Stars and sequels at Super Bowl 50

Everything felt a little more star-studded and self-deprecating this year, writes Droga5 group creative director

Were there an exceptional number of celebrities participating in Super Bowl commercials this year? I know what you’re thinking: "You idiot. It’s the Super Bowl. Of course there were celebrity ads." First, let’s watch the name-calling. And second, yes. There are always celebrities in Super Bowl ads. 

 But didn’t it feel like there were even more celebrities this year? 

 Twenty-four out of 57 ads in the USA Today Ad Meter — not counting the trailers — had one or more big celebrities in them.  And in most of those cases, those celebrities were in it to win it: whether that meant bull riding, piano-riding, alien subjugation or taking shit from sassy beer taps.

Everything just felt a little more star-studded and self-deprecating in 2016. Maybe that’s because this year’s tone stood in such stark contrast to last year’s somber gestalt. Is that classic irreverence and lightheartedness what attracts celebs to Big Game advertising?

Or was it just The Beyoncé Effect this year? (Dammit, Chris Martin, move! You’re in the shot!)

Most likely what brought out the stars were the checks. And like every year, not all of those checks are written with the clearest of visions. But there were a couple standouts: ads that used exactly the right celeb for the idea and the brand.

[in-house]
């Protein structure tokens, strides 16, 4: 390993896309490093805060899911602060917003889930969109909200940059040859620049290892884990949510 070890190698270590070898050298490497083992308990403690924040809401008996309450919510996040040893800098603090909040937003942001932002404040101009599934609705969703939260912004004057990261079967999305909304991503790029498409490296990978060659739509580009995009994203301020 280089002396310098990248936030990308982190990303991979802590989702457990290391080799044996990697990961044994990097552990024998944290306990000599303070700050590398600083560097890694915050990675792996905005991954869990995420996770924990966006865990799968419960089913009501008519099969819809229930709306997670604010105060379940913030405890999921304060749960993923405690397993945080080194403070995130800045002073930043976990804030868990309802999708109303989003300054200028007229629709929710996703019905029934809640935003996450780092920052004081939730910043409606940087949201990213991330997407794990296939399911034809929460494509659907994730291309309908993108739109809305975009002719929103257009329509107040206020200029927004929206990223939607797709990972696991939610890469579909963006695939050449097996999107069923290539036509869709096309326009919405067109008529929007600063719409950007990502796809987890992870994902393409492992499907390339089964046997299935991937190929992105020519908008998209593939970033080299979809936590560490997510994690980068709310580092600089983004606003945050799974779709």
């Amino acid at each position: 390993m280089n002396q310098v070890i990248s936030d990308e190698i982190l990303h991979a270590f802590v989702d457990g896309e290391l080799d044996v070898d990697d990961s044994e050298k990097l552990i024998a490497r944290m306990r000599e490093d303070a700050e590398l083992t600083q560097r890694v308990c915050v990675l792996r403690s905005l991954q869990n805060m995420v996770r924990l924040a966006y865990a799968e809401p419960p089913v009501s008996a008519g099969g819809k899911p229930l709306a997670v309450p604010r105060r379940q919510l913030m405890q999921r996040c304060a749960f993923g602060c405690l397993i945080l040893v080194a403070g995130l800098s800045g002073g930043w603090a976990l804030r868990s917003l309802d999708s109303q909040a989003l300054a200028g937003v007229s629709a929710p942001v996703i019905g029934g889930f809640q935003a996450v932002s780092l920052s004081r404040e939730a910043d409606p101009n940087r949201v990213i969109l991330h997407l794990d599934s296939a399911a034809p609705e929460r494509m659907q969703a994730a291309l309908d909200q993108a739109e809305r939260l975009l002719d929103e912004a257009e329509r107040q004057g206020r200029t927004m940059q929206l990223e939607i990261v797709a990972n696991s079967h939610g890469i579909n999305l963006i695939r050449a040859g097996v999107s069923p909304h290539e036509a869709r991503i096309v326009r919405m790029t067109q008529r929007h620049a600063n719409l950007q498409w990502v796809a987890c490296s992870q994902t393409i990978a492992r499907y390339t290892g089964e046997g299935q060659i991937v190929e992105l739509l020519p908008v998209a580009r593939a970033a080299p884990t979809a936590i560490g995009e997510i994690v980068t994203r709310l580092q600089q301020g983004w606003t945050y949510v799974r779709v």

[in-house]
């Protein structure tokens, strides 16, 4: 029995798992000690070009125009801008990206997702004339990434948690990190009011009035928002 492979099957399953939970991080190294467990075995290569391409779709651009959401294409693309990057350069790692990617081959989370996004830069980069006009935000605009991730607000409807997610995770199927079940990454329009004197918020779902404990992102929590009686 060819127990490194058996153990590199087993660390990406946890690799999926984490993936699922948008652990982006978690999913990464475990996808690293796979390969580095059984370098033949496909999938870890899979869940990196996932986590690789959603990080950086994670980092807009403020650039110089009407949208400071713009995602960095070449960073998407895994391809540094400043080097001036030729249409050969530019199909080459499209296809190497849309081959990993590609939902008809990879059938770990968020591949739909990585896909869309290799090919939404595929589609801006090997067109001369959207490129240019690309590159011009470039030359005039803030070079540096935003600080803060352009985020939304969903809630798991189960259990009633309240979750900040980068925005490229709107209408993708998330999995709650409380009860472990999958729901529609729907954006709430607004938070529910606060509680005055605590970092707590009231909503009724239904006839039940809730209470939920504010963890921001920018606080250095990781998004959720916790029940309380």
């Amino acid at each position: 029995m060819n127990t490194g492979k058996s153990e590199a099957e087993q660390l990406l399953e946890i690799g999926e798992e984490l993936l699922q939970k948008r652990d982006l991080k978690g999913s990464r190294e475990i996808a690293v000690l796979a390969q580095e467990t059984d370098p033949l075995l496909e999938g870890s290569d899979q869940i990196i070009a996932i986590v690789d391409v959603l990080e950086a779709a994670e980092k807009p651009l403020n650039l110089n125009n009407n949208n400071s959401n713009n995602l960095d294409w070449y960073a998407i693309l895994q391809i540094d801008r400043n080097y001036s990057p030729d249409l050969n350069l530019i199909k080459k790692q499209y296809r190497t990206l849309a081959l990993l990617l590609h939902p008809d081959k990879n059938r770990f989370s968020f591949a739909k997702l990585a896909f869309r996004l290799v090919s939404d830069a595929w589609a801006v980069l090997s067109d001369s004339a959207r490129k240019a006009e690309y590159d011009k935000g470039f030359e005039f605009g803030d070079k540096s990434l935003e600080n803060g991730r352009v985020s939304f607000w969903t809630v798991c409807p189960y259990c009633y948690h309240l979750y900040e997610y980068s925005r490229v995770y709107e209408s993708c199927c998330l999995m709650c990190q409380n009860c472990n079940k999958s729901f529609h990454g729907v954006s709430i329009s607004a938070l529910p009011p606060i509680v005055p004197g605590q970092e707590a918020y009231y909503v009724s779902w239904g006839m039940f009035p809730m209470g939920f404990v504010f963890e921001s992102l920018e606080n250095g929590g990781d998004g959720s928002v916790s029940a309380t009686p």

The ridiculous premise of Kia’s "Walken Closet," for example, was oddly brilliant. It’s just … sticky. I can see the client "Walken" the halls with that one after the presentation, giddy. It’s too dumb-in-a-good-way not to work on The Super Bowl. And if they ever doubted the idea for a moment in the 47 months of creative development that precedes Super Bowl spots, they probably could just pull up The Continental on YouTube, to ease their jitters. 

 Willem Defoe as Marilyn was a solid follow-up to The Brady Bunch for Snickers. (Sequels are the friggin hardest ... I had to follow Mini Darth.) And I thought what Squarespace did with Key and Peele was pretty innovative (and kind of funny — at least the bit I tuned in for).

But beyond that, all those celebrities made the Super Bowl feel like the Super Bowl again. For better or for worse.

Oh. And speaking of celebrities: PuppyMonkeyBaby ... What the hell was that? I don’t know. But I’m guessing by my kids’ reaction, it’s going to be a huge celebrity soon, too.

Matt Ian is group creative director with Droga5.

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